2017 has been a fantastic year for horror movies.
After “Get Out” and “Annabelle: Creation” comes the utterly terrifying remake of “It.” What makes this latest film particularly noteworthy is that it is the scariest movie of the year so far.
When children begin to go missing in the small, sleepy town of Derry, Bill Denbrough (Jaeden Lieberher, “Masters of Sex”) and his group of misfit friends attempt to find and stop the source of the disappearances. Thus brings the wrath of the murderous clown Pennywise the Dancer (Bill Skarsgard, “Hemlock Grove”), who begins to torture the kids in horrifying ways.
With an R-rating, “It” isn’t held back by any unnecessary need to censor, and the movie takes every inch and mile. It’s violent and vulgar, but never off-putting. There are some shockingly visceral scares this movie gleefully throws out.
Unfortunately, not every attempt to be unnerving hits its mark. Either hindered by bad CGI or just silly concepts, “It” does contain scenes that didn’t have the effect the filmmakers were going for. These moments are few and far between but they still happen and are problematic for the film.
Interestingly enough, the most frightening aspect of the film isn’t Pennywise at all. The true terror of “It” lies in the small town of Derry, specifically with the passive adults who turn a blind eye to the horrors that befall the town every 27 years.
The movie takes a surprisingly insightful and meaningful approach to the effect of child abuse. The kids all experience their own disgusting form of abuse; be it mental, verbal, physical, or sexual. “It” isn’t afraid to depict some serious, real-life issues and it does so with a self-aware tone that is greatly appreciated.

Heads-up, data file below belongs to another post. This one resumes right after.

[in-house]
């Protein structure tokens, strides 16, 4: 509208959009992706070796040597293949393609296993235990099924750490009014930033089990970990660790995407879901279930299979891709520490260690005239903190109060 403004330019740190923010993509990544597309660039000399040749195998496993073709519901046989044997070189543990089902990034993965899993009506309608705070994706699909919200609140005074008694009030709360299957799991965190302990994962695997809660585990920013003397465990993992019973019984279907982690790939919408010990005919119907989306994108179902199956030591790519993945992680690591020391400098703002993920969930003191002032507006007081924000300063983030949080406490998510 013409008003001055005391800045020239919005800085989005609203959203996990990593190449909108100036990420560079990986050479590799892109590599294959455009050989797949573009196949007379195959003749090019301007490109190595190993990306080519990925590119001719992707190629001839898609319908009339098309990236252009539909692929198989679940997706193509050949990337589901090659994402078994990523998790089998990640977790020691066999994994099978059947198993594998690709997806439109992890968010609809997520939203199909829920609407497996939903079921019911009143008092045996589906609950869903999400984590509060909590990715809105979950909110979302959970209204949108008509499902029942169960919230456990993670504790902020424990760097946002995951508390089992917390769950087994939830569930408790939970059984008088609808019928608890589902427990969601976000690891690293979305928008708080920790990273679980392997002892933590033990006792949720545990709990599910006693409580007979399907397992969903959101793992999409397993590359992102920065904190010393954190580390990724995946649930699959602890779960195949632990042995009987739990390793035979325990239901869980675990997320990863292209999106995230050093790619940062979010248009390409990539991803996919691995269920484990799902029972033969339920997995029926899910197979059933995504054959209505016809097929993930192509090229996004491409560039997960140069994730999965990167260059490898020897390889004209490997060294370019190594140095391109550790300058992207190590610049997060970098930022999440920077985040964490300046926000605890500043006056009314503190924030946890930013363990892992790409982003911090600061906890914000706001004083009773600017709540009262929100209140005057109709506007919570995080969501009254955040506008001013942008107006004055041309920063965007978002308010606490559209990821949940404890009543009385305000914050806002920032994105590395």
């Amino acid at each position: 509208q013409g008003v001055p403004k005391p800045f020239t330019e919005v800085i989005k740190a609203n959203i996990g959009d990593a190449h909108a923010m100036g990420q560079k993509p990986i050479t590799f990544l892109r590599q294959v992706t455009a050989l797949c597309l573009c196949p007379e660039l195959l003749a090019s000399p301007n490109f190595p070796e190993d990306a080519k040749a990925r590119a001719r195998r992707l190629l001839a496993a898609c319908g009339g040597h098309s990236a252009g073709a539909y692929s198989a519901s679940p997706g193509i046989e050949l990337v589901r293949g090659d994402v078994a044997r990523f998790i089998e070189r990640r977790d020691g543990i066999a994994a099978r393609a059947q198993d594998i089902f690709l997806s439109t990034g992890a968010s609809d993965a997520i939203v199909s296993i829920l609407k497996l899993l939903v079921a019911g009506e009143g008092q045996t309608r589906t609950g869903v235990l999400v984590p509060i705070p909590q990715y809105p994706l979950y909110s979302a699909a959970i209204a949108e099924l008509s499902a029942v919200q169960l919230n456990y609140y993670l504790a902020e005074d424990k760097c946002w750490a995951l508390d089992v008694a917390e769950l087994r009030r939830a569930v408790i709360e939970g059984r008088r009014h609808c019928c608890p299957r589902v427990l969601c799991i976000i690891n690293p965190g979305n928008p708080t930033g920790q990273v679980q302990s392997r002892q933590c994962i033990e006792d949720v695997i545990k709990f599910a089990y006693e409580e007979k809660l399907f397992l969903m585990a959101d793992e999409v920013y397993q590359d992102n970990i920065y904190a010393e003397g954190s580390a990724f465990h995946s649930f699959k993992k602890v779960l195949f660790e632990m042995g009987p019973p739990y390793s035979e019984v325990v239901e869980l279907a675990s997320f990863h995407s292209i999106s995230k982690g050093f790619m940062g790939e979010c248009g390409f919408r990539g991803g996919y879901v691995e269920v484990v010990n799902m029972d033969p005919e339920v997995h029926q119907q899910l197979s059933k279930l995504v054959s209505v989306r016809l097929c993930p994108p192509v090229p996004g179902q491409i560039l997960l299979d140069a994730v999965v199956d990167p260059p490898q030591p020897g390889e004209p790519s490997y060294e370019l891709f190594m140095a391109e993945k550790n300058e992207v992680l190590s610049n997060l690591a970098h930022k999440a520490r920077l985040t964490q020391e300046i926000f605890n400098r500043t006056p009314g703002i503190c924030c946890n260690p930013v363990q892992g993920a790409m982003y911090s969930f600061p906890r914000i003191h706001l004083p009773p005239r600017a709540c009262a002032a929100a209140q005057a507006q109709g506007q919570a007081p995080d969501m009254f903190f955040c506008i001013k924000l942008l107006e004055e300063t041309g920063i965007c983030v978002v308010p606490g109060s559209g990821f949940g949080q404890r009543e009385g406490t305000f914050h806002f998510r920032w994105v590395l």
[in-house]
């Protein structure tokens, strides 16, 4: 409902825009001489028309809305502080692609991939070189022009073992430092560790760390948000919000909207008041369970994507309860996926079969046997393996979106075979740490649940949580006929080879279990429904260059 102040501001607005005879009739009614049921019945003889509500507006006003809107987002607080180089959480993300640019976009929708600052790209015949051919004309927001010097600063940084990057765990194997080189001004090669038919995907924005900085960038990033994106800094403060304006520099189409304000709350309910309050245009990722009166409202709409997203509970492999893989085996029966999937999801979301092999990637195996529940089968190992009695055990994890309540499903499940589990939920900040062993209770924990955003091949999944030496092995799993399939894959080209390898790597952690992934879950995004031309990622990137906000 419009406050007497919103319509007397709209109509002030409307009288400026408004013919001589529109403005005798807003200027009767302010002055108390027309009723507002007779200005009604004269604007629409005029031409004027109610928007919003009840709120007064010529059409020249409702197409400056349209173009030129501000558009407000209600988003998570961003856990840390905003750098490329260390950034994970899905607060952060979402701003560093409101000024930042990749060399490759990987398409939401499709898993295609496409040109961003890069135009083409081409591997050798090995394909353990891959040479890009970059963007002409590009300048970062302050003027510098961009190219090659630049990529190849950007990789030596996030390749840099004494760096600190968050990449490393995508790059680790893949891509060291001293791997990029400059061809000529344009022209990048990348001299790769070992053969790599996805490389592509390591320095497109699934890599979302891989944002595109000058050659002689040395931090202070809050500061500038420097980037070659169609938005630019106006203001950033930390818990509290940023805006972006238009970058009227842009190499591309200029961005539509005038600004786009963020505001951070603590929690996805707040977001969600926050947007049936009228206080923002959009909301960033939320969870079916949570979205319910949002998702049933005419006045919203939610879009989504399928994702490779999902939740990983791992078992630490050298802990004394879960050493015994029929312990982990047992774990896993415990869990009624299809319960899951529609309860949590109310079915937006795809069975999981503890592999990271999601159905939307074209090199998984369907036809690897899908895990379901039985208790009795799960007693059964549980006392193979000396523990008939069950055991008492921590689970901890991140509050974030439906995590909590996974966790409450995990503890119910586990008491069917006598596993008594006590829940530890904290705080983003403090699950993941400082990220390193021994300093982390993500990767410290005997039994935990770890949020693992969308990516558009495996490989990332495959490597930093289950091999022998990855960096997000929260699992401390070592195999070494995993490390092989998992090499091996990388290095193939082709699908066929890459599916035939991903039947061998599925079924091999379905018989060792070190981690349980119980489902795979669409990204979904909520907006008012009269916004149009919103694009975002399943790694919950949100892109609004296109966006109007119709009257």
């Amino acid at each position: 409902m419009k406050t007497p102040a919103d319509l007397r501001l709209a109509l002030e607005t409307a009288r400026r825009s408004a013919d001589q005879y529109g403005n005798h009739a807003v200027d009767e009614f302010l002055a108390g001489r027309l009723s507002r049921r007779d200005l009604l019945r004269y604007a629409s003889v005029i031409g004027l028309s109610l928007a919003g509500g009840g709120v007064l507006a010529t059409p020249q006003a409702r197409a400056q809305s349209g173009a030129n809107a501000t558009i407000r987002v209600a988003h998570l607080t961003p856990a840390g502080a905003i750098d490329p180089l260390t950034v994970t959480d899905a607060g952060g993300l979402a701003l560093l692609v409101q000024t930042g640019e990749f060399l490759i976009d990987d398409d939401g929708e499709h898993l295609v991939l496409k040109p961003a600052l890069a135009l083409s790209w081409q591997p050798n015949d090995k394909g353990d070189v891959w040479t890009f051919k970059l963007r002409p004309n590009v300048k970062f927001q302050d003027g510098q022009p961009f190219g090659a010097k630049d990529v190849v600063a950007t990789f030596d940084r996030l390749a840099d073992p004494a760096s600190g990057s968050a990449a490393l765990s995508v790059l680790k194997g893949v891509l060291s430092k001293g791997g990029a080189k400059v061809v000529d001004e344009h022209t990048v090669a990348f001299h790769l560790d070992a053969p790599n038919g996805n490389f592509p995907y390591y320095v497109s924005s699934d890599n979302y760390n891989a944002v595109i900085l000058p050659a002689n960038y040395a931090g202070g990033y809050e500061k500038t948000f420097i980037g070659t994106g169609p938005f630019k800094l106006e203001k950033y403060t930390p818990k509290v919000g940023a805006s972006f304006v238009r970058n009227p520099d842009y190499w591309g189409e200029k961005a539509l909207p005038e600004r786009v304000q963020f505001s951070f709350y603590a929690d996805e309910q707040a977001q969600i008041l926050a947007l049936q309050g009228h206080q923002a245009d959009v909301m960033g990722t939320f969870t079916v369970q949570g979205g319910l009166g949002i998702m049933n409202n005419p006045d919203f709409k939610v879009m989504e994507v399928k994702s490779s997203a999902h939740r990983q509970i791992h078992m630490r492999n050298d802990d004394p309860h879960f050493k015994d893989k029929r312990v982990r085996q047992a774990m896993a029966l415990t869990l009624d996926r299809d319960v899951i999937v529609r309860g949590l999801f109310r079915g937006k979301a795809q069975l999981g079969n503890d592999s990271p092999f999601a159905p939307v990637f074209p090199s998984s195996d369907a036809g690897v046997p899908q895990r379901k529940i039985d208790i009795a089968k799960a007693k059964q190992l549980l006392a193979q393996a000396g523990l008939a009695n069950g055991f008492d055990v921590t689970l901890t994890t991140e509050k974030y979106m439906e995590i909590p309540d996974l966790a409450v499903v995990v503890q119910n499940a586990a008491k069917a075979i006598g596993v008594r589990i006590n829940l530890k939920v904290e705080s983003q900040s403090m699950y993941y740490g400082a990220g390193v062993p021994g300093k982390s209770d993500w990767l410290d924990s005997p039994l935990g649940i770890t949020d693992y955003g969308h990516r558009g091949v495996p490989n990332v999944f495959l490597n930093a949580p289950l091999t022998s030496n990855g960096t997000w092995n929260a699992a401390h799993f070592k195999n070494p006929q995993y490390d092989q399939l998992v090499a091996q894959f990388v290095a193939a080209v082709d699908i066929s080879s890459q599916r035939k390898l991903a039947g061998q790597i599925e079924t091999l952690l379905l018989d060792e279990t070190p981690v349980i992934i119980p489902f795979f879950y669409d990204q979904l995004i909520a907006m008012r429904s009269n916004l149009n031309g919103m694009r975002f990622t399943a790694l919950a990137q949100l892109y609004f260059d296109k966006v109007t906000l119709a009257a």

Another delightful surprise is how funny the film actually is. There are dozens of great lines peppered evenly into the movie, and every single one is appreciated. When it’s clear the sex jokes begin to get slightly tiresome, the movie skillfully switches the direction of the jokes, making the humor fresh throughout.
Most importantly, it’s nice to see a remake that pays homage to the original, while improving on it in almost every capacity. Of all the changes, the removal of the adult portion of the 1990 made-for-TV mini-series was the best decision for the film, because that was by far the worst part of the horror classic.
Unfortunately, some of the directions the story took are problematic. The romance was infuriating because the film resorts to the classic “main character has to get with the girl” cliché, rather than going with the actual great romantic couple.
It’s also disappointing that the African American character, Mike Hanlon, (Chosen Jacobs, “Hawaii 5-0”) did not get the character development and focus he deserved. He’s mostly tossed into the background and it is sad to see a character of color receive the least amount of screen time, especially when he may be the most compelling character in the film.
Ultimately, despite a few relatively minor issues, “It” is fantastic and a great callback to an awesome time in pop culture. If you think you’ve got the guts to see this movie, I highly recommend you do.